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The United Colonies was the name used by the Second Continental Congress for the emerging nation comprising the Thirteen Colonies in 1775 and 1776, before independence was declared. It emerged as a colloquial phrase to refer to colonies as a whole. The precise origin is unknown, but John Adams used the phrase "united colonies" as early as February 27, 1775, in a his sixth letter entitled "To the Inhabitants of the Colony of Massachusetts-Bay" published in the Boston Gazette:
They have declared our cause their own—that they never will submit to a precedent in any part of the united colonies, by which Parliament may take away Wharves and other lawful estates, or demolish Charters; for if they do, they have a moral certainty that in the course of a few years, every right of Americans will be taken away, and governors and councils, holding at the will of a Minister, will be the only legislatives, in the colonies. Is this illegal?
On June 7, 1776, Richard Henry Lee, after receiving instructions and wording from the Fifth Virginia Convention, proposed to Congress what became known as the Lee Resolution, which was seconded by John Adams. It was passed on July 2, 1776. Referring to the United Colonies, it read in part:
Resolved, That these United Colonies are, and of right ought to be, free and independent States, that they are absolved from all allegiance to the British Crown, and that all political connection between them and the State of Great Britain is, and ought to be, totally dissolved.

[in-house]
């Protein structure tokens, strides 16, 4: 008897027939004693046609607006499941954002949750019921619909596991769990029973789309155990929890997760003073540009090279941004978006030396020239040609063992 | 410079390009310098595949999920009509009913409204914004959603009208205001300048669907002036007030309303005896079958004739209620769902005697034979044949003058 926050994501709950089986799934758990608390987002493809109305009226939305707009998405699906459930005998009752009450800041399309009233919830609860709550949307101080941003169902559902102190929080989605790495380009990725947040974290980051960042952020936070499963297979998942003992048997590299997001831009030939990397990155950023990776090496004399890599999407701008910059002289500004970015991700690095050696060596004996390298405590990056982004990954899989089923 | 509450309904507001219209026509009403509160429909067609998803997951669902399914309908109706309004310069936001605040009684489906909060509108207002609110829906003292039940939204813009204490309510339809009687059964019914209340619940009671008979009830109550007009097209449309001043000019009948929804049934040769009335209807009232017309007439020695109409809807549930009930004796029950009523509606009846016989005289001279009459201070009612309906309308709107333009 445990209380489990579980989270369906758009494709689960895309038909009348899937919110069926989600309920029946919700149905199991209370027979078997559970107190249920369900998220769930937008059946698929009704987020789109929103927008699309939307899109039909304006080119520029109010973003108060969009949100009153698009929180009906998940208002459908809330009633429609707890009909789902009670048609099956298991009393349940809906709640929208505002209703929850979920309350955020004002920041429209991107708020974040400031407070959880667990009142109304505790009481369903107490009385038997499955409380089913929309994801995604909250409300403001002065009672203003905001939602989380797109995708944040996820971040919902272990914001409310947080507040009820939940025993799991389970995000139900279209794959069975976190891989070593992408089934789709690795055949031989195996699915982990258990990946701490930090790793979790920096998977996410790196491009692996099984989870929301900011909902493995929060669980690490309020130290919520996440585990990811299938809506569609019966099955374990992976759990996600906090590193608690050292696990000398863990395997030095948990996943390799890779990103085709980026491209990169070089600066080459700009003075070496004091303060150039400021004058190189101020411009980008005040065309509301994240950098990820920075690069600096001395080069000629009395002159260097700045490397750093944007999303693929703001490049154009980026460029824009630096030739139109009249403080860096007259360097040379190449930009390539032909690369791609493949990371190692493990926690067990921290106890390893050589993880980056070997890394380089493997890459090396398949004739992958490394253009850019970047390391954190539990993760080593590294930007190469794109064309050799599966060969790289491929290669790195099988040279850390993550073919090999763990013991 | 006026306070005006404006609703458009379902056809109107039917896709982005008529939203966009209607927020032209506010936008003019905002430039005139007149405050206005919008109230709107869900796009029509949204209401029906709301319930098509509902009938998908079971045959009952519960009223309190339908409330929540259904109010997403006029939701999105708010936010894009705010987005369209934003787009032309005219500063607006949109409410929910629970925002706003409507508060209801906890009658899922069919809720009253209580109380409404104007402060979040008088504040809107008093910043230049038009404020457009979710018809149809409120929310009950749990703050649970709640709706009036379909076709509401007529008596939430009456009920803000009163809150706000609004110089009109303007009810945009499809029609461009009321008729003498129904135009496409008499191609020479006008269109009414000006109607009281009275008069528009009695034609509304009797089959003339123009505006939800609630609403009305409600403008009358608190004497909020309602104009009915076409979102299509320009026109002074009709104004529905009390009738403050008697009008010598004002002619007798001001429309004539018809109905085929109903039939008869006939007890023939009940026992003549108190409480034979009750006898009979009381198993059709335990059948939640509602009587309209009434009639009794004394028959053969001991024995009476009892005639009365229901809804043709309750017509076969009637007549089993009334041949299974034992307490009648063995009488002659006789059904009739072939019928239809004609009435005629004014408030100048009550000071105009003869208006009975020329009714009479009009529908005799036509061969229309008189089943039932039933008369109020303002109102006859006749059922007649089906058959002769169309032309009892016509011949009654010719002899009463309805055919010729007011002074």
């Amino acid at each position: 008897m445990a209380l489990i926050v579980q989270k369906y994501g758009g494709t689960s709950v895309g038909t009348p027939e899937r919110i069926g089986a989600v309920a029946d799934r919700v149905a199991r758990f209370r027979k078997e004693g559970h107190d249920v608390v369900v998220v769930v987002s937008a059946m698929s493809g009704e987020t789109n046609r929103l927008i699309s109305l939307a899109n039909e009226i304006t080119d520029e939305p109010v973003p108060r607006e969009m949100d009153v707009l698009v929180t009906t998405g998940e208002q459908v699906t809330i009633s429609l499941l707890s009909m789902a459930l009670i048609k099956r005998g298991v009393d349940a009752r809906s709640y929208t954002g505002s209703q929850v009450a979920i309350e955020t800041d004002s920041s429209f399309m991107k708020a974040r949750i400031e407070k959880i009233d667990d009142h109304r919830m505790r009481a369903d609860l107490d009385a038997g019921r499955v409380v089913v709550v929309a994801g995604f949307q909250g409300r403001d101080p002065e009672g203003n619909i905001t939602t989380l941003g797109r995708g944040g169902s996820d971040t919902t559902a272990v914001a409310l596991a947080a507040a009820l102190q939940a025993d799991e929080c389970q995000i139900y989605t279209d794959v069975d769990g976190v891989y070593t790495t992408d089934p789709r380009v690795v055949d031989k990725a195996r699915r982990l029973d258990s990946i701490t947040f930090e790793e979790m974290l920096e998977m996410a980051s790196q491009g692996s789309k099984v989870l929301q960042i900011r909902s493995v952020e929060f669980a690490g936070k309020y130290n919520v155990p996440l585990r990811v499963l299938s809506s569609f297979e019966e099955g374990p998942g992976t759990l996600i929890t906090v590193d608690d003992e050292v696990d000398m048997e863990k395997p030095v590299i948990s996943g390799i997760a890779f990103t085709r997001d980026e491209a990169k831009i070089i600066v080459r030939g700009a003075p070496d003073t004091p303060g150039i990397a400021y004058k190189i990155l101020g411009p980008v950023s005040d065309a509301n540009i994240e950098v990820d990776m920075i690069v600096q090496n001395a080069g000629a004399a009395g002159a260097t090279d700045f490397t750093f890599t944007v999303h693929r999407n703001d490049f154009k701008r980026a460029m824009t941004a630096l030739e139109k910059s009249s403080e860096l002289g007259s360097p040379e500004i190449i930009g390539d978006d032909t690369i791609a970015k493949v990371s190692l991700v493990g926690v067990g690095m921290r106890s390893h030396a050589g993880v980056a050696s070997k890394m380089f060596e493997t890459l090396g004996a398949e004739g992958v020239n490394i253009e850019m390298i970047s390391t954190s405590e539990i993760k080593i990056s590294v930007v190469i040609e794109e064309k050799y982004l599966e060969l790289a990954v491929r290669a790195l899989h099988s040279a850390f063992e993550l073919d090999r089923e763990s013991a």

On September 9, 1776, Congress formally dropped the name "United Colonies" in favor of the “United States of America".
Congress called on the colonies to rename themselves as states, with new constitutions. On March 14 1775 as proposed by John Adams the Congress:
After the battles of Lexington and Concord in April 1775, the New England militias mobilized to surround the British in Boston. On July 6, 1775, Congress issued, A declaration by the representatives of the United Colonies of North America, now met in General Congress in Philadelphia, setting forth the causes and necessity of their taking up arms. They concluded, "We mean not to dissolve that union which as so long and so happily subsisted between us, in which we sincerely which to see restored....We have not raised armies with ambitious designs of separating from Great Britain, and establishing independent states."
On May 10, 1776, Congress unanimously resolved:
In preparation for independence, Congress defined treason as levying war against the United Colonies, adhering to the King, or providing aid or comfort to the enemy.
In early 1776, the cause of independence was widely promulgated in Thomas Paine's pamphlet Common Sense. He called on the 13 colonies to write a new constitution:
Congress voted Independence on July 2, 1776, and issued on July 4, 1776 the "Declaration of Independence":
Congress appointed George Washington "General & Commander in chief of the army of the United Colonies and of all the forces raised or to be raised by them", and instructed him to take charge of the siege of Boston on June 22, 1775. Congress created a series of new agencies in the name of the United Colonies, including a Navy, 
On September 14, 1775, Congress instructed Colonel Benedict Arnold to invade Québec, seize military stores, and try to convince the French Canadians to join the revolution. 
On September 9, 1776, Congress formally dropped the name "United Colonies" in favor of the “United States of America." Congress ordered, “That in all continental commissions, and other instruments, where, heretofore, the words ‘United Colonies’ have been used, the stile be altered for the future to the 'United States.'”